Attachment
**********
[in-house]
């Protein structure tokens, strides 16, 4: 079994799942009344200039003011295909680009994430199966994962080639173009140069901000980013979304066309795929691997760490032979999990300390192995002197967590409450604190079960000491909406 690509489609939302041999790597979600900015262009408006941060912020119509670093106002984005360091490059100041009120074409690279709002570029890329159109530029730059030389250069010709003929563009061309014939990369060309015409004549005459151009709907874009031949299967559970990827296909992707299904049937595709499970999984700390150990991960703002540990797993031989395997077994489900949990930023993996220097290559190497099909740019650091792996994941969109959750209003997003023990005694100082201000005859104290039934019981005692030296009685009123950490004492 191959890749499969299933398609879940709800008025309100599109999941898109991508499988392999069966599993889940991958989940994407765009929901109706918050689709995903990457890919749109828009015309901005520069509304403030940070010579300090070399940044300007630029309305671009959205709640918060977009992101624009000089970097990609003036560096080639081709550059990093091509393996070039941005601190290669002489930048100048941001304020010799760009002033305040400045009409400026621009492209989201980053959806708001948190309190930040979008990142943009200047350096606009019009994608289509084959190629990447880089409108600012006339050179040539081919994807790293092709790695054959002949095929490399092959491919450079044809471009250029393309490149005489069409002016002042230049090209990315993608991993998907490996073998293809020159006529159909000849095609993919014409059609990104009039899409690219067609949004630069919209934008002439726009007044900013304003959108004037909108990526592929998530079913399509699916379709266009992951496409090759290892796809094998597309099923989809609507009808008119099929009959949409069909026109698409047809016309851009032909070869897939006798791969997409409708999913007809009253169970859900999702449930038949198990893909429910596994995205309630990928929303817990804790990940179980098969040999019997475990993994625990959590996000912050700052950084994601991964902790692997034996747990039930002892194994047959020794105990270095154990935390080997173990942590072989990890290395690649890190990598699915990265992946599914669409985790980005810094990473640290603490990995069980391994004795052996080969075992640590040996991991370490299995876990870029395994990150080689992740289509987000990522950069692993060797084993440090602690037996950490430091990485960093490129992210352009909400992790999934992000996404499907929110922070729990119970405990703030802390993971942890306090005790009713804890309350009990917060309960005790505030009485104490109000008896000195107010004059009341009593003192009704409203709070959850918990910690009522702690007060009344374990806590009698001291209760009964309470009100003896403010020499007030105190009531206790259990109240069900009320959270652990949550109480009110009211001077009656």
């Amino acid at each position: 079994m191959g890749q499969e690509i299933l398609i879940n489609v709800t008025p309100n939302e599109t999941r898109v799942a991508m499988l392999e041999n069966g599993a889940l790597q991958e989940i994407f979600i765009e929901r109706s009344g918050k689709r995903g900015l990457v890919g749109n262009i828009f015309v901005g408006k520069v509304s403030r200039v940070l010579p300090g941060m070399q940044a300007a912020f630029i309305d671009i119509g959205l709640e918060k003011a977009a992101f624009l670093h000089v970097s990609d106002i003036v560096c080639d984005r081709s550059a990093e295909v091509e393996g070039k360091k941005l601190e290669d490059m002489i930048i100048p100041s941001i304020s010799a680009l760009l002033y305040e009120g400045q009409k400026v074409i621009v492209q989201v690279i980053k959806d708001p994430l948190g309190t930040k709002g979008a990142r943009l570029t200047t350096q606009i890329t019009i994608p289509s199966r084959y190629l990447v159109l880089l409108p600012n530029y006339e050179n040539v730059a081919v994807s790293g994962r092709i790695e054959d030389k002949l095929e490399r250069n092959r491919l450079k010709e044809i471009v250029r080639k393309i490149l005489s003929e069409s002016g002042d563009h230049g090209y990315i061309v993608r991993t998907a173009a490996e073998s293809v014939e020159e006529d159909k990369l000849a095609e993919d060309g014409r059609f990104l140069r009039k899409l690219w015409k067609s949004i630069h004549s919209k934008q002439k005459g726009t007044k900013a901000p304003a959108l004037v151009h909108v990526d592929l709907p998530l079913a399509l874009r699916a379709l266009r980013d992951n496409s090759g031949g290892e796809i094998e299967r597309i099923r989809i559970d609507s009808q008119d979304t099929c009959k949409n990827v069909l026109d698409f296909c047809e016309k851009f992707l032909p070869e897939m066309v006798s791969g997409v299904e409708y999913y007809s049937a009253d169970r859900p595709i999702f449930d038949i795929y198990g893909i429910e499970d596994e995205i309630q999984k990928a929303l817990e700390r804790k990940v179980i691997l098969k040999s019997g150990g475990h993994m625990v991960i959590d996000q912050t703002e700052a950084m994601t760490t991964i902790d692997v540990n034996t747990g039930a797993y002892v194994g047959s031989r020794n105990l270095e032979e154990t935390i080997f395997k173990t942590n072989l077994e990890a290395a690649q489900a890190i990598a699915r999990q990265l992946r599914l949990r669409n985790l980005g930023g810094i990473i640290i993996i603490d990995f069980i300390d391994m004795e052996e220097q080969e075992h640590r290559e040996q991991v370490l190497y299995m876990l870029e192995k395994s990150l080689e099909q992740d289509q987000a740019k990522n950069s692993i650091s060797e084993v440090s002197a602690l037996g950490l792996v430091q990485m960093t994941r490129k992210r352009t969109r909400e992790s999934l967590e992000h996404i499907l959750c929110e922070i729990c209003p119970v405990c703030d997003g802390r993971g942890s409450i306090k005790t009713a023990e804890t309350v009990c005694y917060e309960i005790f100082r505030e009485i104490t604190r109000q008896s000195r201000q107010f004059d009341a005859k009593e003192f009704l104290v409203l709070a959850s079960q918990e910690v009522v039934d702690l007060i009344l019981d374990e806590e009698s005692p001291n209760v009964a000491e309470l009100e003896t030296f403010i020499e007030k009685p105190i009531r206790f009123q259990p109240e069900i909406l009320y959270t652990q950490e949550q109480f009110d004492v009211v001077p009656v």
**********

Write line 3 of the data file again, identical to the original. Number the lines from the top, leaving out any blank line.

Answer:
């Amino acid at each position: 079994m191959g890749q499969e690509i299933l398609i879940n489609v709800t008025p309100n939302e599109t999941r898109v799942a991508m499988l392999e041999n069966g599993a889940l790597q991958e989940i994407f979600i765009e929901r109706s009344g918050k689709r995903g900015l990457v890919g749109n262009i828009f015309v901005g408006k520069v509304s403030r200039v940070l010579p300090g941060m070399q940044a300007a912020f630029i309305d671009i119509g959205l709640e918060k003011a977009a992101f624009l670093h000089v970097s990609d106002i003036v560096c080639d984005r081709s550059a990093e295909v091509e393996g070039k360091k941005l601190e290669d490059m002489i930048i100048p100041s941001i304020s010799a680009l760009l002033y305040e009120g400045q009409k400026v074409i621009v492209q989201v690279i980053k959806d708001p994430l948190g309190t930040k709002g979008a990142r943009l570029t200047t350096q606009i890329t019009i994608p289509s199966r084959y190629l990447v159109l880089l409108p600012n530029y006339e050179n040539v730059a081919v994807s790293g994962r092709i790695e054959d030389k002949l095929e490399r250069n092959r491919l450079k010709e044809i471009v250029r080639k393309i490149l005489s003929e069409s002016g002042d563009h230049g090209y990315i061309v993608r991993t998907a173009a490996e073998s293809v014939e020159e006529d159909k990369l000849a095609e993919d060309g014409r059609f990104l140069r009039k899409l690219w015409k067609s949004i630069h004549s919209k934008q002439k005459g726009t007044k900013a901000p304003a959108l004037v151009h909108v990526d592929l709907p998530l079913a399509l874009r699916a379709l266009r980013d992951n496409s090759g031949g290892e796809i094998e299967r597309i099923r989809i559970d609507s009808q008119d979304t099929c009959k949409n990827v069909l026109d698409f296909c047809e016309k851009f992707l032909p070869e897939m066309v006798s791969g997409v299904e409708y999913y007809s049937a009253d169970r859900p595709i999702f449930d038949i795929y198990g893909i429910e499970d596994e995205i309630q999984k990928a929303l817990e700390r804790k990940v179980i691997l098969k040999s019997g150990g475990h993994m625990v991960i959590d996000q912050t703002e700052a950084m994601t760490t991964i902790d692997v540990n034996t747990g039930a797993y002892v194994g047959s031989r020794n105990l270095e032979e154990t935390i080997f395997k173990t942590n072989l077994e990890a290395a690649q489900a890190i990598a699915r999990q990265l992946r599914l949990r669409n985790l980005g930023g810094i990473i640290i993996i603490d990995f069980i300390d391994m004795e052996e220097q080969e075992h640590r290559e040996q991991v370490l190497y299995m876990l870029e192995k395994s990150l080689e099909q992740d289509q987000a740019k990522n950069s692993i650091s060797e084993v440090s002197a602690l037996g950490l792996v430091q990485m960093t994941r490129k992210r352009t969109r909400e992790s999934l967590e992000h996404i499907l959750c929110e922070i729990c209003p119970v405990c703030d997003g802390r993971g942890s409450i306090k005790t009713a023990e804890t309350v009990c005694y917060e309960i005790f100082r505030e009485i104490t604190r109000q008896s000195r201000q107010f004059d009341a005859k009593e003192f009704l104290v409203l709070a959850s079960q918990e910690v009522v039934d702690l007060i009344l019981d374990e806590e009698s005692p001291n209760v009964a000491e309470l009100e003896t030296f403010i020499e007030k009685p105190i009531r206790f009123q259990p109240e069900i909406l009320y959270t652990q950490e949550q109480f009110d004492v009211v001077p009656v």